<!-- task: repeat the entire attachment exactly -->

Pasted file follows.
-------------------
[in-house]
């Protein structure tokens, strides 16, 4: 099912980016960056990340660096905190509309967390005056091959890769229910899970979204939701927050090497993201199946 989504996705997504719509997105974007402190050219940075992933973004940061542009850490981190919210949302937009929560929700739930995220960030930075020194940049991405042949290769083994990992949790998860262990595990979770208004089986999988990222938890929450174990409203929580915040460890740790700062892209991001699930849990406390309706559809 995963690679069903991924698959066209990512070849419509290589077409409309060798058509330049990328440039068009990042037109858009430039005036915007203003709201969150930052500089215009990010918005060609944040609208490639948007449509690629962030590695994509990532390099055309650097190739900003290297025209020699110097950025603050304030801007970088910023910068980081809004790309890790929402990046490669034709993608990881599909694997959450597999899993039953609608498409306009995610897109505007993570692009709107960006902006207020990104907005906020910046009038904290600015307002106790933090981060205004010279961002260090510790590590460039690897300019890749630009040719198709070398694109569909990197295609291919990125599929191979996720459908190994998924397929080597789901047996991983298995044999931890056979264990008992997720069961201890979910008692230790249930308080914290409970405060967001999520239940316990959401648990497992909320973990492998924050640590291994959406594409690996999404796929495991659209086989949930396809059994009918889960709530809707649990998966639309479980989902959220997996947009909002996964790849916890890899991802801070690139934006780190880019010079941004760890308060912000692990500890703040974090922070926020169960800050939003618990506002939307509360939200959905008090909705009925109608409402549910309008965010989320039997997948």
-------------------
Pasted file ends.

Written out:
[in-house]
């Protein structure tokens, strides 16, 4: 099912980016960056990340660096905190509309967390005056091959890769229910899970979204939701927050090497993201199946 989504996705997504719509997105974007402190050219940075992933973004940061542009850490981190919210949302937009929560929700739930995220960030930075020194940049991405042949290769083994990992949790998860262990595990979770208004089986999988990222938890929450174990409203929580915040460890740790700062892209991001699930849990406390309706559809 995963690679069903991924698959066209990512070849419509290589077409409309060798058509330049990328440039068009990042037109858009430039005036915007203003709201969150930052500089215009990010918005060609944040609208490639948007449509690629962030590695994509990532390099055309650097190739900003290297025209020699110097950025603050304030801007970088910023910068980081809004790309890790929402990046490669034709993608990881599909694997959450597999899993039953609608498409306009995610897109505007993570692009709107960006902006207020990104907005906020910046009038904290600015307002106790933090981060205004010279961002260090510790590590460039690897300019890749630009040719198709070398694109569909990197295609291919990125599929191979996720459908190994998924397929080597789901047996991983298995044999931890056979264990008992997720069961201890979910008692230790249930308080914290409970405060967001999520239940316990959401648990497992909320973990492998924050640590291994959406594409690996999404796929495991659209086989949930396809059994009918889960709530809707649990998966639309479980989902959220997996947009909002996964790849916890890899991802801070690139934006780190880019010079941004760890308060912000692990500890703040974090922070926020169960800050939003618990506002939307509360939200959905008090909705009925109608409402549910309008965010989320039997997948």